Jarrett Michael Buffington (@dr.buffington) is an American-born sommelier currently residing in Australia, and participating in wine immersion experiences around the world. Keen to broaden his horizons, Jarrett gained sommelier experience in Seattle, Napa Valley, New Zealand, Adelaide and Tasmania before settling in Sydney. As a recipient of the 2022 Taylor’s Port Golden Vines Diversity Scholarship through the Ge?rard Basset Foundation, Jarrett will undertake the Master Sommelier exam for the first time in London, October 2023.
We live in the best time in the world to drink wines from all over the globe. I’ve always been inspired by the wines less known, with a tendency to shun the mainstream and cheer for the underdog. Which has often led me to wine regions that many would think of as unconventional. Saperavi has interested me since I first read about the wines of Georgia. This recently materialised into a journey to the Republic of Georgia hosted by Shalva Khetsuriani, owner of Khetsuriani Winery, president of the Georgian Sommelier Association, and a man who played an integral part in the creation of the Riedel varietal-specific Saperavi glass. Georgia is a country with a rich cultural history, still somewhat finding its feet in the modern world after the collapse of the Soviet Union in the early 1990s.
Often referred to as the ‘cradle of wine’, because there is proof of winemaking tradition in Georgia dating back to 6,000 BC, the country’s history and aptitude in winemaking made the Republic of Georgia the ideal source of large quantities of wine production in service to the Soviet Union. Georgian wine is still very niche, if maybe not as unfamiliar in name today, but I would dare say that most wine drinkers have not partaken in a glass.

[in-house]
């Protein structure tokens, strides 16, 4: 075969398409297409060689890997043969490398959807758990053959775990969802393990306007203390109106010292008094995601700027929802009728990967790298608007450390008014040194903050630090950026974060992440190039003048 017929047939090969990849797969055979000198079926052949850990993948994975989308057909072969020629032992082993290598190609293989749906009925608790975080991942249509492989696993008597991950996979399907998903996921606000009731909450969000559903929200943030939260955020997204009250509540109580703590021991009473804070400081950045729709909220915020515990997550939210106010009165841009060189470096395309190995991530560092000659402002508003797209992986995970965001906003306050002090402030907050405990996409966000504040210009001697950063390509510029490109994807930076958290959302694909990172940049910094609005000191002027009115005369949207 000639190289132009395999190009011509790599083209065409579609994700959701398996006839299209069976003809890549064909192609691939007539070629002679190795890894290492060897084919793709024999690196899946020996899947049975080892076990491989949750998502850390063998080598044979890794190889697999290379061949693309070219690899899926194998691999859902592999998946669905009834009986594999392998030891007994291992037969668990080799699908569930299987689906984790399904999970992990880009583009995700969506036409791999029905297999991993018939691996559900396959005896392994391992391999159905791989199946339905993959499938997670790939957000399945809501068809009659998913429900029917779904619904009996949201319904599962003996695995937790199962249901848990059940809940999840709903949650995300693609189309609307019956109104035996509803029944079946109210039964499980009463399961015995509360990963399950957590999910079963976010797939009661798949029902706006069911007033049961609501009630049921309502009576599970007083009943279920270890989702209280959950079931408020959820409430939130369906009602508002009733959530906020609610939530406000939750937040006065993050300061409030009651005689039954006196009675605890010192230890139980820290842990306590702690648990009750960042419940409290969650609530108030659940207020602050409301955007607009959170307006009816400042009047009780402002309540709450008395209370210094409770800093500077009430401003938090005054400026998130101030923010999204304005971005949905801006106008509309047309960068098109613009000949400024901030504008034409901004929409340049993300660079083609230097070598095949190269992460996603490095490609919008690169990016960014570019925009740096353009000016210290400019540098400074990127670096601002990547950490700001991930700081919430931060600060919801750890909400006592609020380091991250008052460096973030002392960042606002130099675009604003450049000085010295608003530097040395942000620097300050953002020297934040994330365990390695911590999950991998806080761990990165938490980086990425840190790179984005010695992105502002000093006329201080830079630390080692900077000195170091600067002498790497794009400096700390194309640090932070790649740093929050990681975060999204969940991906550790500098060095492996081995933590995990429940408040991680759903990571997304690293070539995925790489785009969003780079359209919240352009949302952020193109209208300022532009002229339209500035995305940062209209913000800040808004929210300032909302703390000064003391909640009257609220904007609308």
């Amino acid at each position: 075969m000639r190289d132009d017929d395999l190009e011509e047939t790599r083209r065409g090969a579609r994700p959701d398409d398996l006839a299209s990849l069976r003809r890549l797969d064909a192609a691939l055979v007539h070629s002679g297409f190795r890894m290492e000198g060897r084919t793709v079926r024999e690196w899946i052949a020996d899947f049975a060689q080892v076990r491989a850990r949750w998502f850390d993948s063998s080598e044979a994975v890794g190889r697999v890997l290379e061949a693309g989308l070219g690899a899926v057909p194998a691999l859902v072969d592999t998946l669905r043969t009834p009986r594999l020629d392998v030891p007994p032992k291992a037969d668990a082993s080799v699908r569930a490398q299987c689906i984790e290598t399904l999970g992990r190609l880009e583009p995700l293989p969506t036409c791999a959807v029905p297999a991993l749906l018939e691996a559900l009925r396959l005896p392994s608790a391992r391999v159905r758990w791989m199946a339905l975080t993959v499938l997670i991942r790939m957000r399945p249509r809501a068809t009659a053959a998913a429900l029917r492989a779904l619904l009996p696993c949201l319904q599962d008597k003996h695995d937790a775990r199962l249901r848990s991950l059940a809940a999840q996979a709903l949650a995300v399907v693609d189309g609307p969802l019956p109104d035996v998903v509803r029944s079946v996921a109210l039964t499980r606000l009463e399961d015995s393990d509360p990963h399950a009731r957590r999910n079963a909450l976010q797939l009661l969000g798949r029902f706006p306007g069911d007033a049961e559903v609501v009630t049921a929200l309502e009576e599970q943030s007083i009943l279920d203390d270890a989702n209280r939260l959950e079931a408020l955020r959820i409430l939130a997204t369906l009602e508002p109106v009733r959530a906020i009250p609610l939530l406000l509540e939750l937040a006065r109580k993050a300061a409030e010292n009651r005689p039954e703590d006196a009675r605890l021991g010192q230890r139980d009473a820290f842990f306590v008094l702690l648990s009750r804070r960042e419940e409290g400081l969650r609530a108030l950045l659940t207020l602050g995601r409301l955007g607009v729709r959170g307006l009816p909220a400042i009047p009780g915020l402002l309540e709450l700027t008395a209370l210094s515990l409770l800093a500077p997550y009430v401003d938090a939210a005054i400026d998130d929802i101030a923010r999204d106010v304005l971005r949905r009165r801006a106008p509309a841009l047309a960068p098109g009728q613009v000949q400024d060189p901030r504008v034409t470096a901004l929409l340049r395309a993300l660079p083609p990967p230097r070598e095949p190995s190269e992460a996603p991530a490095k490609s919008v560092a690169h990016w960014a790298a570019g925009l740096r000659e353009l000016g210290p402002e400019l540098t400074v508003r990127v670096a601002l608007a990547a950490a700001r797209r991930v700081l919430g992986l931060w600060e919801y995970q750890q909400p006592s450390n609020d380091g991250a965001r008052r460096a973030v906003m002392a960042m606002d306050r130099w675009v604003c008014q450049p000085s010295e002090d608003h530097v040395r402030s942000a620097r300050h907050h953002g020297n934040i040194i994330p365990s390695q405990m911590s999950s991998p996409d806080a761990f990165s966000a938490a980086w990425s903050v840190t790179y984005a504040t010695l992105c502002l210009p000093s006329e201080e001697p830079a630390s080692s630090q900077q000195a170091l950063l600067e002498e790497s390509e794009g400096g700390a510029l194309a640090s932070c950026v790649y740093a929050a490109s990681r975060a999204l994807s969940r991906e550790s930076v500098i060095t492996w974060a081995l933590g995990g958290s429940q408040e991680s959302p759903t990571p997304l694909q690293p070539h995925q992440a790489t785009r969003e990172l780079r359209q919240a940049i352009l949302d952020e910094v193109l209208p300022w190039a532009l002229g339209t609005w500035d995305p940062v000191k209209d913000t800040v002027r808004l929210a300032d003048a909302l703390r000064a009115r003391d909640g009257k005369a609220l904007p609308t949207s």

When referring to Georgian wine it is not uncommon to think about ‘orange wine’, skin-contact white wines vinified and aged in clay amphorae of various sizes known as qvevri. This ancient, yet now very fashionable style has in recent years been emulated in winemaking regions around the world.
In my opinion, the unsung hero of Georgian wine is the native grape Saperavi, a black-skinned teinturier variety (with dark flesh, too) that has the capacity to adapt stylistically to oak and/or amphorae, making dry, ageworthy red wines with plush red and black fruits and savoury undertones. During Georgia’s time as part of the Soviet Union, uncomplicated but surprisingly delicious semi- sweet reds made from Saperavi were common, and they are still popular today.
In the glass
Deciphering an inky and opaque glass of Saperavi isn’t always easy. What I’ve found is that oak-aged Saperavi can have plush notes of black and blue plums, cedar, spice and a tinge of green, not dissimilar to Pomerol. Also, Saperavi vinified in qvevri are often made to a minimal-intervention philosophy and, along with pristine red cherry and blackcurrant fruits, can exhibit heady, dark floral aromas that travel intensely to your olfactory senses. As mentioned previously, there are the semi-sweet styles of Saperavi that would be scoffed at by most people, but the high polyphenolic background of Saperavi keeps these wines quite in balance.
Georgia is a proud gastronomic country with a growing number of sommeliers. You’ll find no shortage of wine bars or restaurants serving local cuisine. Georgia is not a flashy country – my experience is that Georgians don’t want to show off a new car, or fancy jewellery; instead they want to show off their culture, cuisine and most of all their legendary hospitality.
Saperavi pairs extremely well with traditional Georgian dishes khinkali (stuffed dumplings), khachapuri (pizza-like cheese and egg dish) and kebabi (lamb kebabs). It’s a versatile grape, and at home I’d pair the lighter, more minimal-intervention styles with a simple spaghetti bolognese and the more robust, oak-driven styles with braised beef ribs and…
Source : https://www.decanter.com/wine/the-sommelier-suggests-saperavi-by-jarrett-buffington-507918/